Glasgow Science Centre

Architect: Building Design Partnership

Architect: Building Design Partnership

Exhibition design for tower: Event Communications

Lighting design: The Lighting Architects Group

Exhibition floors design: Science Projects, Huettinger, Taylor Inc

Top floor exhibition design: NorthernLightCo

Top floor Lighting design NorthernLightCo in collaboration with Hollandslicht

While daylight dominates Sheffield Millennium Galleries, and theatrics run riot at Magna, the lighting at the soon-to-completed Glasgow Science Centre incorporates elements of both. The centre itself consists of three interlinked buildings: a rotating tower in the shape of an aircraft wing that carries visitors to extensive views at the top; an upturned ship of an exhibition hall; and an egg-shaped Imax theatre shimmering in glass and titanium. The tower was originally designed by architect Richard Horden, but this project was taken over, along with the design of the other elements, by Building Design Partnership.

Jonathan Speirs and Mark Major have responsibility for three areas of lighting: the external lighting of the exhibition hall, quayside and tower; the interior of the exhibition hall shell; and the Event-designed exhibition in the base of the tower. A series of red LED dots, which from a distance read as a line, emphasise its slender height.

The nonconformist shape of the other two buildings meant that it was never going to be a simple job to light them, though. ‘The titanium takes light very well,’ says Speirs. ‘So we didn’t have to light too much of it.’ The Imax theatre and exhibition hall were treated as part of the same family in lighting terms and were both lit externally by plunging lights into the water surrounding them. ‘We wanted to reinforce the dock idea by uplighting the buildings through the water. You get this rippling, dancing movement of light at their base,’ Speirs explains.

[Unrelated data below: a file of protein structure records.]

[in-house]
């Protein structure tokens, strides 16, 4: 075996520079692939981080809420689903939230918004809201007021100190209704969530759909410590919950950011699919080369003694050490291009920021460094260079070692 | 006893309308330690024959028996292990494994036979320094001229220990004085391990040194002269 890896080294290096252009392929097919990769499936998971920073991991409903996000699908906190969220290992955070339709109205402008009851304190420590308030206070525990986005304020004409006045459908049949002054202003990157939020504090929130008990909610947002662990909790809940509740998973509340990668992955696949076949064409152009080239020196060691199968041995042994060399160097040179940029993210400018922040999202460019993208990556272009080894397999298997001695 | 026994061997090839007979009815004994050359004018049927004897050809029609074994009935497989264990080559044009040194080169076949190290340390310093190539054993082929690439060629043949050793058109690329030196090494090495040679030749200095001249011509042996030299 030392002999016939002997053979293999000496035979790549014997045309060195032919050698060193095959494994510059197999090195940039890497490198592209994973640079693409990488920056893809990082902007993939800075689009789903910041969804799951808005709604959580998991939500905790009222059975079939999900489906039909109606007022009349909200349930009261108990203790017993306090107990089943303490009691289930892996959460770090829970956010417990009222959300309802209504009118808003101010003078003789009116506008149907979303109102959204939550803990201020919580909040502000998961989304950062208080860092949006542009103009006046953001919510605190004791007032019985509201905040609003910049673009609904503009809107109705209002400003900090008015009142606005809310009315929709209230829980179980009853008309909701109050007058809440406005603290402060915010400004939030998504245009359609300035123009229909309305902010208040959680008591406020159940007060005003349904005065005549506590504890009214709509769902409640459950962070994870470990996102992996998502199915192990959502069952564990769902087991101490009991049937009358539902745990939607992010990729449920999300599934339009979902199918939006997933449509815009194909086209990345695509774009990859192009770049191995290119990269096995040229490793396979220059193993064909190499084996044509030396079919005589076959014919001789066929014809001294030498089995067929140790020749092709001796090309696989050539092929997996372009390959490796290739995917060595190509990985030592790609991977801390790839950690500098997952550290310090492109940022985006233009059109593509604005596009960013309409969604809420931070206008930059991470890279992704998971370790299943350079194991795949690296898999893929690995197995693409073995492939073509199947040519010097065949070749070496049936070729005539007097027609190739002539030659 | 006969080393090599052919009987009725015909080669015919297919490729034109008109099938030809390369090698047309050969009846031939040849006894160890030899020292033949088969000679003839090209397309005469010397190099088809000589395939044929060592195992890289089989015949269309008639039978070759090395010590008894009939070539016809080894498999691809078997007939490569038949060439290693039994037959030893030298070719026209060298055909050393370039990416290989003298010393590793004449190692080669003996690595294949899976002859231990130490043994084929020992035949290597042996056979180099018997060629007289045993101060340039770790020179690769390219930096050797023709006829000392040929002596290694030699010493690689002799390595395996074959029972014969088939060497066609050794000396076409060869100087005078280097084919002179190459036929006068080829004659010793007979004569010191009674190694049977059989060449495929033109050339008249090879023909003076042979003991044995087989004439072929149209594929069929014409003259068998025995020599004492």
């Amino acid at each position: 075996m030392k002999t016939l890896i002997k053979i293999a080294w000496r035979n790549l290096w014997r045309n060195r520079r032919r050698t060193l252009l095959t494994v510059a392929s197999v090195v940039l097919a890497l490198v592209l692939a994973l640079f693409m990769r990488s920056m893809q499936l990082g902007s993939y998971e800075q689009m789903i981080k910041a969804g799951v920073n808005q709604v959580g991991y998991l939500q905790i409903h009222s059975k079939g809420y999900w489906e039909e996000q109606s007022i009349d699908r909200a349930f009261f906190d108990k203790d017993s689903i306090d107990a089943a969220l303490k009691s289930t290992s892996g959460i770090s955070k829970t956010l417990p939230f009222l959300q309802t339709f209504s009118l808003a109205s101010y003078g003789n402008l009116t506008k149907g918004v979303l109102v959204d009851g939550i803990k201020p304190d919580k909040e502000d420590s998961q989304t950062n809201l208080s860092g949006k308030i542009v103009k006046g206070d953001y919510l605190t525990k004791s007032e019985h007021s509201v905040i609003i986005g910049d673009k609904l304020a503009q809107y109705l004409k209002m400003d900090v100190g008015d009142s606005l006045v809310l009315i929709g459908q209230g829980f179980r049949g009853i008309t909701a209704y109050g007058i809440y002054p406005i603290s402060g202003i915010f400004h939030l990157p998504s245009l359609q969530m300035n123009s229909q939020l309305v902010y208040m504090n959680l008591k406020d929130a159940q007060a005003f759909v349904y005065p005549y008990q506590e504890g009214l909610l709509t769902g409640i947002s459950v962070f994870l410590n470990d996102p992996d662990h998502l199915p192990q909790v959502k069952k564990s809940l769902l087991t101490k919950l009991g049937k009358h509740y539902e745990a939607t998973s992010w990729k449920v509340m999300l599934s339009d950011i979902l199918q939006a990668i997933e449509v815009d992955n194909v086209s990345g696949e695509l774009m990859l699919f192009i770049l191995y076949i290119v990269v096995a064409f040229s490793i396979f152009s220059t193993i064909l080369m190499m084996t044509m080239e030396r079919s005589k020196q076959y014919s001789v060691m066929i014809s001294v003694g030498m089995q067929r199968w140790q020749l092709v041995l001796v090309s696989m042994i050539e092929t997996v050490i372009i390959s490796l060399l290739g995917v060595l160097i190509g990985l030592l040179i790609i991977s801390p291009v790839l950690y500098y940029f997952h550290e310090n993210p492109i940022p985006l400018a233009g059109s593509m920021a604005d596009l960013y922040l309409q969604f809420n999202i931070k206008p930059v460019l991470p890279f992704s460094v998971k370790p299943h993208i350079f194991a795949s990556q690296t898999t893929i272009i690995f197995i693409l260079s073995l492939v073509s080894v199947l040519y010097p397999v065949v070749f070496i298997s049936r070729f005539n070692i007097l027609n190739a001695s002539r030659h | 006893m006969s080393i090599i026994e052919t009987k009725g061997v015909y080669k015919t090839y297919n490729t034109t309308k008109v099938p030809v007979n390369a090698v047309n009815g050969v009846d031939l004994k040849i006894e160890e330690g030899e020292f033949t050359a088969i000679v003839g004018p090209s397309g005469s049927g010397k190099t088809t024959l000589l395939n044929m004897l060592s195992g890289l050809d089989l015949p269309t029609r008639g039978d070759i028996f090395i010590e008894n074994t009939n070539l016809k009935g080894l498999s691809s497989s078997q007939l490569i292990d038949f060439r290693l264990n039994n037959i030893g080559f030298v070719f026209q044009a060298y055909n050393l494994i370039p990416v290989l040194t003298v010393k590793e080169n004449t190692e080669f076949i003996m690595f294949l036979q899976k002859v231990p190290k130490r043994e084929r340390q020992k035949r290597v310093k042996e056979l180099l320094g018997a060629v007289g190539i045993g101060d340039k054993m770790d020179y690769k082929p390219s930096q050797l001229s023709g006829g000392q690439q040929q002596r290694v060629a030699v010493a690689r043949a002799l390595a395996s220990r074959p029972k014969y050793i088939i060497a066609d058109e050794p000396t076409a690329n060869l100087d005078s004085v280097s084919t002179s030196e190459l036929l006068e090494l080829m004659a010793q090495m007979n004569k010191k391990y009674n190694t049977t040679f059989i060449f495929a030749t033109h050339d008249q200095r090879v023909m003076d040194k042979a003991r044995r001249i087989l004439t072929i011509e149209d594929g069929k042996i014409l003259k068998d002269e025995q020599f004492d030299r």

Inside the exhibition mall, Speirs and Major were concerned only to provide a backdrop to the exhibitions and so simply used blue metal halide to wash the inside of the shell. Inside, the exhibition floors are stacked up in a freestanding structure that doesn’t touch the sides of the shell. Designing the exhibition floors are Science Projects, Huettinger of Germany, Taylor Inc of Canada and NorthernLightCo of The Netherlands.

NorthernLight is responsible for the top floor of the exhibition, entitled Science and View. The lighting was designed in co-operation with Netherlands-based Hollandslicht and was described by senior designer Peter Slavenburg as, ‘both interesting and uninteresting, because of the big glass façade. At first we thought this would be a problem, but then saw it as a positive thing and treated the floor like a park’.

Natural light during the day is supported by powerful light projectors hanging from a light rail slung along the roofline. On cloudy days or at sunset there are also lampposts with specially adapted Erco indoor lights to reinforce the park feel.

The exhibits themselves also incorporate light effects. For instance, there are a number of pods – organically shaped enclosures – containing biomedical science exhibits which are internally lit with theatrical fittings. One is very red, another has a lava-lamp effect and another gleams with a metallic-looking light. The Imax theatre opened last October and the rest of the GSC is due to open at the end of May.

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